A hushed birch grove forms part of Berlin’s Mauerpark between Bernauer Straße and Schwedter Steg bridge.

Hidden between Falkplatz and the Mauerpark extension, the grove had been closed for restoration for months and is now finally open again. Set slightly off track, it has an almost mystic air about it, especially in the early morning and evening hours, when slanting rays of sun form illuminating stripes between the white birch stems and the trees themselves begin to look like a friendly assembly of souls in peaceful communication.

The Mauerpark, situated on the former wall strip, is always about both the past and the future and can be described as a green healing stretch on the grounds of harrowing history. Where today flowers and trees stand in bloom, in the past guard dogs were running free, while watchtowers overlooked all parts of the so-called ‘death strip’ – the hardest part to cross if you chose the overground escape route across the wall. Before 9th November 1989, it could be either a bullet, a fierce dog, or both, that would lead to an arrest or even loss of life..

For those who did not make it, there is a natural art monument situated by the Schwedter Steg bridge, but you have to know where to look. If you walk from the birch grove past the kids’ animal farm, you will soon access the iconic, swinging shape of the bridge. Stop before you reach the middle and peer over the railing to your left. Right underneath, you will see grave-long piles of wood each with a large rock at the foot, standing for the wall victims who did not make it to the other side. The artwork has been joined by many plants over the years and is exuding a peaceful atmosphere.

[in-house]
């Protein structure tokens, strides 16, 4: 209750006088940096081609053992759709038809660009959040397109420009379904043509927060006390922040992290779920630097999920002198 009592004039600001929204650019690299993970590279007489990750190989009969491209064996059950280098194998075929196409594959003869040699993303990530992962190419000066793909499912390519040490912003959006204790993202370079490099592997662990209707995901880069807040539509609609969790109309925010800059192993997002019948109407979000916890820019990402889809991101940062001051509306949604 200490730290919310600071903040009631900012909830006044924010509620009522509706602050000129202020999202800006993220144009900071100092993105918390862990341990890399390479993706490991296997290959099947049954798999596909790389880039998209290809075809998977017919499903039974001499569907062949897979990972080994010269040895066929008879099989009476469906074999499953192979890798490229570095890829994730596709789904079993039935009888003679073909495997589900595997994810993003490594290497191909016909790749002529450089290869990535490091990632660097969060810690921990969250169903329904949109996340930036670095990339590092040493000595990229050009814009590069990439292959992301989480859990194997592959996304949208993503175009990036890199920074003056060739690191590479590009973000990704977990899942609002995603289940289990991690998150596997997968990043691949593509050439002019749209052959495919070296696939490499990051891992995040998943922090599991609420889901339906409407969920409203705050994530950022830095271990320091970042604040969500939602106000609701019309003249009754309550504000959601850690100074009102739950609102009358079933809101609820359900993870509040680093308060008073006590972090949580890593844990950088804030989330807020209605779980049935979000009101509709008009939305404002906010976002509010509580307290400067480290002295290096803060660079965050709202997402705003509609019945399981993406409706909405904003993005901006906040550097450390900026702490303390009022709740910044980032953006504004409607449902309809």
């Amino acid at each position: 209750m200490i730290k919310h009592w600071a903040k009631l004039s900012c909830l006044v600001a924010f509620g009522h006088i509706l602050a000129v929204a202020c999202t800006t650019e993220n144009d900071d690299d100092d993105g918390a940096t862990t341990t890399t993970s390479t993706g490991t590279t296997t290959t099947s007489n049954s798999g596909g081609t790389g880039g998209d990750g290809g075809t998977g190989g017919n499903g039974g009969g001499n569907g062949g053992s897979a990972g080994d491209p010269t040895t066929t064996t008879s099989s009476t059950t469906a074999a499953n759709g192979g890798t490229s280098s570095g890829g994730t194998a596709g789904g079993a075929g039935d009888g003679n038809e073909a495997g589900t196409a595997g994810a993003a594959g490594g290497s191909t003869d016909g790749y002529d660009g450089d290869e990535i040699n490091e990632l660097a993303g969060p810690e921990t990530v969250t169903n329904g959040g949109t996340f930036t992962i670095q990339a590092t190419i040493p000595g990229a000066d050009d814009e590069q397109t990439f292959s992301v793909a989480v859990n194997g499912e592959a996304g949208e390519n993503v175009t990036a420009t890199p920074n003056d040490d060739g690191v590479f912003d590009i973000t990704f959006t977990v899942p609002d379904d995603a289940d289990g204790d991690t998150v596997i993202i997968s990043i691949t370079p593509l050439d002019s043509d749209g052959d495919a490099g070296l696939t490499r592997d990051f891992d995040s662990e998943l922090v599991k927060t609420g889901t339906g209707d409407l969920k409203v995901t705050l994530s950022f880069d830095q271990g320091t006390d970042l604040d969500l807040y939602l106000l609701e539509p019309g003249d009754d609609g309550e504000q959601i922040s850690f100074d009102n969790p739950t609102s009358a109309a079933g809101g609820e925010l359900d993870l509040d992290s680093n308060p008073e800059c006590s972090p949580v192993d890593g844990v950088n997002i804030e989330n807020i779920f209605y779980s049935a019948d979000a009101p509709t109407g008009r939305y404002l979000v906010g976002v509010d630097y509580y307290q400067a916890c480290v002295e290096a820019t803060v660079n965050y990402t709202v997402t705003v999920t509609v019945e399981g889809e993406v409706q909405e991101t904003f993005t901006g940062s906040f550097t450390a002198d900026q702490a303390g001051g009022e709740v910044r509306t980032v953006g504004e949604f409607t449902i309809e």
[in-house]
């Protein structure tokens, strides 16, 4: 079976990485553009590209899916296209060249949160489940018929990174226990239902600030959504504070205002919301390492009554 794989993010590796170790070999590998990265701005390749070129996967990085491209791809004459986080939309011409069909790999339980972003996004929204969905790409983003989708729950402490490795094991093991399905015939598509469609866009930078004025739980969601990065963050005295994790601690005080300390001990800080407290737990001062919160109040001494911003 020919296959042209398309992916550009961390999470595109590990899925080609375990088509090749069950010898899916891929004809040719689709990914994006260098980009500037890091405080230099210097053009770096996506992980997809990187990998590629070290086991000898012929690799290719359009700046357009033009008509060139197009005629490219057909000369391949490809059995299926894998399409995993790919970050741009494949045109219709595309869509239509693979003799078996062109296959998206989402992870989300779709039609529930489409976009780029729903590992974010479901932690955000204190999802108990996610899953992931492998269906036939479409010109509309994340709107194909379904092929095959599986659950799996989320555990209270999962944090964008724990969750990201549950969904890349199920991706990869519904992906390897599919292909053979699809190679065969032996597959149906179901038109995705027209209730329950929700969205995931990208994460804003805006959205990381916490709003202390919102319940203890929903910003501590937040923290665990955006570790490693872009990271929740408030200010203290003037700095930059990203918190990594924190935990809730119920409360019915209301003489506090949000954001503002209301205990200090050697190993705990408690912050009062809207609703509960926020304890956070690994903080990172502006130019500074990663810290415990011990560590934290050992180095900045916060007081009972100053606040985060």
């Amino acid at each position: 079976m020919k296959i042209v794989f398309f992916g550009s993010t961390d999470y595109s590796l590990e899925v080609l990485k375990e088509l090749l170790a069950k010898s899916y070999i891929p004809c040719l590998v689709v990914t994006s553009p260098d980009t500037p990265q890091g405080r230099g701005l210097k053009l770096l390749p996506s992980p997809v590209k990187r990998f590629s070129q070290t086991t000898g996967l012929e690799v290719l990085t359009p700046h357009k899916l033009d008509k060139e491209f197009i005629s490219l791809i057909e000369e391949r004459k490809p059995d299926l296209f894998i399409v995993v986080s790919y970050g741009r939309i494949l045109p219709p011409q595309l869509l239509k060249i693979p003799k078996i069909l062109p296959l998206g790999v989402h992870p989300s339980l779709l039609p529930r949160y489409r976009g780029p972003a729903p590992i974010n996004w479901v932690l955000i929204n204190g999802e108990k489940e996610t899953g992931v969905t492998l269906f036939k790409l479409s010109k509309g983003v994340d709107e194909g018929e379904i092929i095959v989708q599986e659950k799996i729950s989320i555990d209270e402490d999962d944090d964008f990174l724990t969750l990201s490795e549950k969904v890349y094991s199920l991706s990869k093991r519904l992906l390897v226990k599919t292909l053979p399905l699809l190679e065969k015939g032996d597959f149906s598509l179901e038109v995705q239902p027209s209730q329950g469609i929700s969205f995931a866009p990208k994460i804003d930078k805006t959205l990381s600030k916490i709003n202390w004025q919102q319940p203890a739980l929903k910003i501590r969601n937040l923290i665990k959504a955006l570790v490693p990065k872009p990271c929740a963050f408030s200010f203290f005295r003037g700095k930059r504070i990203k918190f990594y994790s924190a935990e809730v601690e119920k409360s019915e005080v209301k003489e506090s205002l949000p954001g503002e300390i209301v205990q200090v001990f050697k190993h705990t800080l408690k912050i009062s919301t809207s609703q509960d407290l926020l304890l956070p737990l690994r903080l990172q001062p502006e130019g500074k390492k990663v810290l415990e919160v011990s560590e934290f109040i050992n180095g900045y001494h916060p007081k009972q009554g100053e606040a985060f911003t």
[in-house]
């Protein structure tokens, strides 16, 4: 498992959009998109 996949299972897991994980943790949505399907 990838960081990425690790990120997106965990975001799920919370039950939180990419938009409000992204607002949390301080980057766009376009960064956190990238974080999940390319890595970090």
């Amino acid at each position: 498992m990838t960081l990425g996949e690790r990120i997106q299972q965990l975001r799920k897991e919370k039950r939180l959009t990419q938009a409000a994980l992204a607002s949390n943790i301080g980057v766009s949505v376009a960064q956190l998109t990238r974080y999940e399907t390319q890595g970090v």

The restored birch grove is part of the comprehensive Mauerpark project realised by the late Professor Gustav Lange, architect, stone mason and poet, across 27 years of planning and realisation. In Lange’s design, the visitors take the key role in the transformation: The more feet of happy people, kids and dogs roam the area, the more the energy keeps changing and harmonizing: “Life takes place in spaces in between – in unorganized structures” Lange stated in 1996. Resident initiatives were included in the design, such as the wooden ‘rainbow playground’ and the intercultural community garden, which as of late includes a bee information centre.

Many visitors only know the Mauerpark for the flea market off Bernauer Straße and the open-air concerts at the amphitheatre. However, the new extension, as well as the restored birch grove, once more show the thoughtful philosophy of the overall design and already serve plenty of citizens and families with much-needed green space between Wedding and Prenzlauer Berg. To many, it is a daily treat, even if they only cycle through on their way to work. I for one wouldn’t miss it for the world.

Berlin Notes: Town of coffee

Photo: Coline Mattée

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